Police in Malaysia set up hotline for missing Nóra Quoirin
Heavy rain makes conditions particularly difficult for those searching in the rainforest
Meabh and Sebastien, parents of missing 15-year-old teenager Nóra Quoirin, with the police. Photograph: AFP/Getty Images
Police in Malaysia yesterday announced that a hotline had been set up in an attempt to get more information from the public in the search for Irish teenager Nóra Quoirin, who went missing from a holiday resort on August 4th.
Negeri Sembilan police chief Mohamad Mat Yusop confirmed, meanwhile, that there had been talk of a reward being offered for information about the schoolgirl’s whereabouts, but would give no further details.
Yesterday he said that, in the 10 years since the Dusun resort was established, there had never been another case of a missing person at the resort which is located about 63km south of the Malaysian capital, Kuala Lumpur.
He told reporters on Saturday that police were very worried about Nóra’s welfare. “We do not know how long she can survive,” he said.
On Sunday, Muslims celebrated Hari Raya Aidiladha and, before the start of the search operation, Muslim members of the search and rescue team said special Aidiladha prayers. Monday is also a national holiday in Malaysia.
The Irish pop group Westlife and the popular Malaysian actress Fasha Sandha made personal appeals, calling for every assistance in the search for the vulnerable teenager.
The Malaysian Insight reported that, at sunrise yesterday, members of the search and rescue team, including the Nilai district police chief, Mohd Nor Marzukee Besar, joined about 500 local people at the Kariah Pantai Mosque in Seremban, where about 300 people offered special prayers on Friday.
On Sunday, Tanuku Ali Redhauddin ibni Tuanku Muhriz, the son of the king of Negeri Sembilan, came to the search site with food gifts for Hari Raya Aidiladha. More than 350 packages were distributed to the search and rescue personnel.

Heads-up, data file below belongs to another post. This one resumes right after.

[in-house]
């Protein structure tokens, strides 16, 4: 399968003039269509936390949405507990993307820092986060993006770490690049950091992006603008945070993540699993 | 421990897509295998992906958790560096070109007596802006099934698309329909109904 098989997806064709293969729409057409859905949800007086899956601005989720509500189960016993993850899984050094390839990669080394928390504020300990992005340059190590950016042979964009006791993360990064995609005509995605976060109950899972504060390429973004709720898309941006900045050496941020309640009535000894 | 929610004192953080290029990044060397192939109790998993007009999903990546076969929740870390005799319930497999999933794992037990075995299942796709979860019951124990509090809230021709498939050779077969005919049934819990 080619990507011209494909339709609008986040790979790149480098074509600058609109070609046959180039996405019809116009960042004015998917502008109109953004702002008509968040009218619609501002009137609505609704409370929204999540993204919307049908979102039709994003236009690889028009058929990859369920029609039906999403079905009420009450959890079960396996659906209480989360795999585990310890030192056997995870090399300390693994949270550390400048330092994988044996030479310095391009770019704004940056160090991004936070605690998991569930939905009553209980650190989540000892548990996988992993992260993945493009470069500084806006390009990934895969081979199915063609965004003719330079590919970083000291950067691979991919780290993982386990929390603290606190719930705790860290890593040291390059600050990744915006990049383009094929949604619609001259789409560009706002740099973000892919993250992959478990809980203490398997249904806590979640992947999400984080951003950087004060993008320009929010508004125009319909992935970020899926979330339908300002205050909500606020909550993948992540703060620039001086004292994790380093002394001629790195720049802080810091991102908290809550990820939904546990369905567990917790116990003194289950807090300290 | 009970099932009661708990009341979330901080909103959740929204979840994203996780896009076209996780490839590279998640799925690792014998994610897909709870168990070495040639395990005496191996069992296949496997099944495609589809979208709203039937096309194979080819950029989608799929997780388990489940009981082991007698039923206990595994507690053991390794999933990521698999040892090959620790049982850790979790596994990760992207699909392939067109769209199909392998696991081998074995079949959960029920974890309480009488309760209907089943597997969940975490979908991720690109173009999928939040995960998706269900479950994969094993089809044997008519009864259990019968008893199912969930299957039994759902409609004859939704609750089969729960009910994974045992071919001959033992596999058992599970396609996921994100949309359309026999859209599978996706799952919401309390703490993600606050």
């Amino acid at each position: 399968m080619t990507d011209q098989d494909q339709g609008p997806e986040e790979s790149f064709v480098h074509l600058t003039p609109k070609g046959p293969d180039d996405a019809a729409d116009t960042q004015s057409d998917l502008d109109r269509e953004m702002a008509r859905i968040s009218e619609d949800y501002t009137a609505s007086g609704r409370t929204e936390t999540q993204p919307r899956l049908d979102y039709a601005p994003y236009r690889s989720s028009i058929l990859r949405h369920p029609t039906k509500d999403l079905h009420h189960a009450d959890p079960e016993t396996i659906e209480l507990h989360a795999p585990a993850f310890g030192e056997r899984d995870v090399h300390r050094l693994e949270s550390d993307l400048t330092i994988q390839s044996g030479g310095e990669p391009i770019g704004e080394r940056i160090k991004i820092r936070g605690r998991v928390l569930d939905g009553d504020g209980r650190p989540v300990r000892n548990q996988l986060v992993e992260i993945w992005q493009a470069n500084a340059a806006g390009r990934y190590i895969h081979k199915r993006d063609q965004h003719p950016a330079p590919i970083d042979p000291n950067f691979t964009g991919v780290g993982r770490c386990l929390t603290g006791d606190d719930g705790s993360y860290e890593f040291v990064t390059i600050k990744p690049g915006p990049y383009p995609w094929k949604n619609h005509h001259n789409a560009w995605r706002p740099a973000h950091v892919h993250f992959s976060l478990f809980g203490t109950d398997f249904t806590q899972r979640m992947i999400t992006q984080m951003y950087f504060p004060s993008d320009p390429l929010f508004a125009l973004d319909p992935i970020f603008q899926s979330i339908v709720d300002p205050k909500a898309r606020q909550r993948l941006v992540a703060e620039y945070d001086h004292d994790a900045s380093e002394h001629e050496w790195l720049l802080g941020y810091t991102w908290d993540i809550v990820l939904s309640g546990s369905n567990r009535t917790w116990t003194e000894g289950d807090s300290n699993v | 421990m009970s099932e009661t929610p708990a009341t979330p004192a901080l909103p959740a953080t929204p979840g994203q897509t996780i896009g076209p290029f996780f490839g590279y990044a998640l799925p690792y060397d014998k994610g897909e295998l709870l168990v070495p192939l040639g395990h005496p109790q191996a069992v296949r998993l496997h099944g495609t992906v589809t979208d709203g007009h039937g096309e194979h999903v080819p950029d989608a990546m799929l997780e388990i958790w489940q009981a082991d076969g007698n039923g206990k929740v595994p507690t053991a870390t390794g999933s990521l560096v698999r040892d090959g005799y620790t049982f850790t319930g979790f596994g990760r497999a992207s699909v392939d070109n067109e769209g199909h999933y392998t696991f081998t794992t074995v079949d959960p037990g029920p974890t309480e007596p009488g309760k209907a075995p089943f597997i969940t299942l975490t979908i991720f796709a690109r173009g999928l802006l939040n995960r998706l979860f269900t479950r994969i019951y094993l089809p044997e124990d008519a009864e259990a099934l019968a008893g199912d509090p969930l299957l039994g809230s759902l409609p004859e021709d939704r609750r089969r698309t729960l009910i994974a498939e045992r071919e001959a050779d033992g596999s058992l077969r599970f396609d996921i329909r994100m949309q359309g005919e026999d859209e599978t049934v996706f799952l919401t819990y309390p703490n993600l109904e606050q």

The search and rescue teams on Sunday scoured a narrowed-down area close to the Dusun resort and rechecked places already examined. Heavy rain made conditions particularly difficult for those searching in the rainforest.
Nóra’s father, Sebastien, who is French, raised the alarm on the morning of August 4th when he discovered his daughter was not in the bedroom she was sharing with her younger siblings. The family had checked in to the resort the previous day, intending to stay for a two-week holiday.
On Saturday, Nóra’s mother, Meabh, who is from Belfast, thanked search and rescue teams for all they had done to try to locate her daughter.
Being comforted by her husband while she spoke, and clearly struggling with her emotions, she said: “We want to say thank you to each and every one of you. We know you are searching night and day for Nóra.
“We see you working so hard and also praying with us, being with us. We know you have given up your time, especially at a special festival time, to be with us here. It means the world to us and we are so grateful for everything that you are doing for us, everyone here and everyone who is helping who is not here.
“We are extremely impressed with the effort, your expertise, your dedication and we hope you find Nóra, and thank you so much. Terima kasih [thank you].”
This was the first time that Nóra’s mother had spoken publicly about her daughter’s disappearance. The Lucie Blackman Trust, which supports British nationals in crisis overseas, has been helping the Quoirins to deal with the media.
Nóra’s family has believed since the day she disappeared that their daughter was abducted. For police, the case has officially remained that of a missing person. They said there was no evidence of foul play, but added that they were ruling nothing out.
Mohamad Mat Yusop said on Saturday the search area had been reduced from a 6km to a 4km radius. However, more personnel were drafted in, including members of the elite 69 Commando unit of the Royal Malaysian Police.
Among those involved in the search yesterday were expert indigenous trackers from the Senoi Praaq special unit.
To aid in the search for Nóra, a recording of her mother’s voice has been played via loudhailers in the rainforest.
Nóra was born with holoprosencephaly, a rare congenital brain malformation resulting from incomplete separation of the right and left hemispheres.